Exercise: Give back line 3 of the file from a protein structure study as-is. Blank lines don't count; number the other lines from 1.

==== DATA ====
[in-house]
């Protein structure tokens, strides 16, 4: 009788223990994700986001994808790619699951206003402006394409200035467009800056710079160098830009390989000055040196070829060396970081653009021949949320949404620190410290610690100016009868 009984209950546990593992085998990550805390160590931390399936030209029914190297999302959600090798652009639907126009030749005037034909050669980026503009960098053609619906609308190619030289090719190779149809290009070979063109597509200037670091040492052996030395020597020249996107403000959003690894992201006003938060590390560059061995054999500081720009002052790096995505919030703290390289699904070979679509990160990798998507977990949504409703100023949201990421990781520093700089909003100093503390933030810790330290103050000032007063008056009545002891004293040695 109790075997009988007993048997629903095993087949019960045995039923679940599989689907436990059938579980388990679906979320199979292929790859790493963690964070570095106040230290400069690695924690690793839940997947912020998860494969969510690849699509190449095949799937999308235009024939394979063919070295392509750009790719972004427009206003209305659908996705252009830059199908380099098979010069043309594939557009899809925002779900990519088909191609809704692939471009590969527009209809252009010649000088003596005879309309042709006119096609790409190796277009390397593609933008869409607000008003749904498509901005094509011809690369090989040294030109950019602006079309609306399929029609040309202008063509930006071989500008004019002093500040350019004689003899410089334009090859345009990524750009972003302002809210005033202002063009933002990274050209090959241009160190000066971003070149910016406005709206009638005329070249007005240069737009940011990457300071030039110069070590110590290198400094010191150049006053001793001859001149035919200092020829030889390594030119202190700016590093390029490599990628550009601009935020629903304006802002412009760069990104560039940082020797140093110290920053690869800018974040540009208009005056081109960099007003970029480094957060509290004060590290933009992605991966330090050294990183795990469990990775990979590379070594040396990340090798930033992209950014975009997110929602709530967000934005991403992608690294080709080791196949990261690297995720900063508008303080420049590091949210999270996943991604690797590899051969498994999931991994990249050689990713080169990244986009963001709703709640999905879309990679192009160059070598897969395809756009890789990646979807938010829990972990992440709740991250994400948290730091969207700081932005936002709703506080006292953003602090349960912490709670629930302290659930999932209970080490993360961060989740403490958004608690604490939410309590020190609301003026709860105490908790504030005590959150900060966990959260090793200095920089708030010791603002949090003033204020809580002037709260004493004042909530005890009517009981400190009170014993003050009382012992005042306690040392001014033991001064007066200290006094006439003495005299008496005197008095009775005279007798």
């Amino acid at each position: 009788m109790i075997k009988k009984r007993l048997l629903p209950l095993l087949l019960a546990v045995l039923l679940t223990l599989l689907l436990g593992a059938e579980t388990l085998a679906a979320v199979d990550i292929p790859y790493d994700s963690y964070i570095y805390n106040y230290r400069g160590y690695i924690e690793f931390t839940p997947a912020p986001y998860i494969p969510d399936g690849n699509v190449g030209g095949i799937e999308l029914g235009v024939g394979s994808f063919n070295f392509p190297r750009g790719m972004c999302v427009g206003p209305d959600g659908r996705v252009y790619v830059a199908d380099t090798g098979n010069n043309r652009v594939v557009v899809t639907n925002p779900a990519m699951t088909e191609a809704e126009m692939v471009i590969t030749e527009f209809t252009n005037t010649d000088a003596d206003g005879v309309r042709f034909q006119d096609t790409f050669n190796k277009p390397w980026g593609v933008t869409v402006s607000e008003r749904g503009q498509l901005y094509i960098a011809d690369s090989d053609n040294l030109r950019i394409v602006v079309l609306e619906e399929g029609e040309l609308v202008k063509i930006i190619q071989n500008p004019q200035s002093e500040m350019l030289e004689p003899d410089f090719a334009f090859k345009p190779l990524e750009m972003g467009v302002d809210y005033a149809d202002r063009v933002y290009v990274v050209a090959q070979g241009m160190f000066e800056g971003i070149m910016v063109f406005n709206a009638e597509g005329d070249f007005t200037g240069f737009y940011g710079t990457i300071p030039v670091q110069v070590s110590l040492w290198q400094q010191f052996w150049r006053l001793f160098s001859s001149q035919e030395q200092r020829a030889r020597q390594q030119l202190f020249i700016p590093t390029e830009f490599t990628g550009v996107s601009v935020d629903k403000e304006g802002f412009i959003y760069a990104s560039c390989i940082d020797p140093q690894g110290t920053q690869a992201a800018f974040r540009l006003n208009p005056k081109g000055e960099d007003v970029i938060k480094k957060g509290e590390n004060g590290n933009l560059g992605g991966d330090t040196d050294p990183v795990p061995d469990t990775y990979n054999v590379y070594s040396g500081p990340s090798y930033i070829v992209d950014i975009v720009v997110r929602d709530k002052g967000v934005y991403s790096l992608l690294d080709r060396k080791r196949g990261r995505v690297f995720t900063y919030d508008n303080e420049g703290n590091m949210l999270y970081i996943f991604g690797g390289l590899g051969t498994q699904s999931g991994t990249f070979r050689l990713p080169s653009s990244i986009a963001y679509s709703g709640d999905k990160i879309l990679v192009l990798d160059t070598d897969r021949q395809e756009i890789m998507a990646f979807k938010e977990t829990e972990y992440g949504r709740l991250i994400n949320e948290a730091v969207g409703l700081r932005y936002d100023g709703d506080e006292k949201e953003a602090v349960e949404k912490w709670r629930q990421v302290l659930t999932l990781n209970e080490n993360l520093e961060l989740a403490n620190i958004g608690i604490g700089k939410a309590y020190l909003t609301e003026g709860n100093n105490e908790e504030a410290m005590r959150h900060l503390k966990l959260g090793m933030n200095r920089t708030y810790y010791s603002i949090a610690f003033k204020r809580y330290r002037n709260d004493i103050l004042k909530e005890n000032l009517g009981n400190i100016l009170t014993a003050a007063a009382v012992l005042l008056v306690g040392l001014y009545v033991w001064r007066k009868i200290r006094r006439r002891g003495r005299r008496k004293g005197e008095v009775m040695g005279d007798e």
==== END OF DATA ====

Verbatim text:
């Amino acid at each position: 009788m109790i075997k009988k009984r007993l048997l629903p209950l095993l087949l019960a546990v045995l039923l679940t223990l599989l689907l436990g593992a059938e579980t388990l085998a679906a979320v199979d990550i292929p790859y790493d994700s963690y964070i570095y805390n106040y230290r400069g160590y690695i924690e690793f931390t839940p997947a912020p986001y998860i494969p969510d399936g690849n699509v190449g030209g095949i799937e999308l029914g235009v024939g394979s994808f063919n070295f392509p190297r750009g790719m972004c999302v427009g206003p209305d959600g659908r996705v252009y790619v830059a199908d380099t090798g098979n010069n043309r652009v594939v557009v899809t639907n925002p779900a990519m699951t088909e191609a809704e126009m692939v471009i590969t030749e527009f209809t252009n005037t010649d000088a003596d206003g005879v309309r042709f034909q006119d096609t790409f050669n190796k277009p390397w980026g593609v933008t869409v402006s607000e008003r749904g503009q498509l901005y094509i960098a011809d690369s090989d053609n040294l030109r950019i394409v602006v079309l609306e619906e399929g029609e040309l609308v202008k063509i930006i190619q071989n500008p004019q200035s002093e500040m350019l030289e004689p003899d410089f090719a334009f090859k345009p190779l990524e750009m972003g467009v302002d809210y005033a149809d202002r063009v933002y290009v990274v050209a090959q070979g241009m160190f000066e800056g971003i070149m910016v063109f406005n709206a009638e597509g005329d070249f007005t200037g240069f737009y940011g710079t990457i300071p030039v670091q110069v070590s110590l040492w290198q400094q010191f052996w150049r006053l001793f160098s001859s001149q035919e030395q200092r020829a030889r020597q390594q030119l202190f020249i700016p590093t390029e830009f490599t990628g550009v996107s601009v935020d629903k403000e304006g802002f412009i959003y760069a990104s560039c390989i940082d020797p140093q690894g110290t920053q690869a992201a800018f974040r540009l006003n208009p005056k081109g000055e960099d007003v970029i938060k480094k957060g509290e590390n004060g590290n933009l560059g992605g991966d330090t040196d050294p990183v795990p061995d469990t990775y990979n054999v590379y070594s040396g500081p990340s090798y930033i070829v992209d950014i975009v720009v997110r929602d709530k002052g967000v934005y991403s790096l992608l690294d080709r060396k080791r196949g990261r995505v690297f995720t900063y919030d508008n303080e420049g703290n590091m949210l999270y970081i996943f991604g690797g390289l590899g051969t498994q699904s999931g991994t990249f070979r050689l990713p080169s653009s990244i986009a963001y679509s709703g709640d999905k990160i879309l990679v192009l990798d160059t070598d897969r021949q395809e756009i890789m998507a990646f979807k938010e977990t829990e972990y992440g949504r709740l991250i994400n949320e948290a730091v969207g409703l700081r932005y936002d100023g709703d506080e006292k949201e953003a602090v349960e949404k912490w709670r629930q990421v302290l659930t999932l990781n209970e080490n993360l520093e961060l989740a403490n620190i958004g608690i604490g700089k939410a309590y020190l909003t609301e003026g709860n100093n105490e908790e504030a410290m005590r959150h900060l503390k966990l959260g090793m933030n200095r920089t708030y810790y010791s603002i949090a610690f003033k204020r809580y330290r002037n709260d004493i103050l004042k909530e005890n000032l009517g009981n400190i100016l009170t014993a003050a007063a009382v012992l005042l008056v306690g040392l001014y009545v033991w001064r007066k009868i200290r006094r006439r002891g003495r005299r008496k004293g005197e008095v009775m040695g005279d007798e």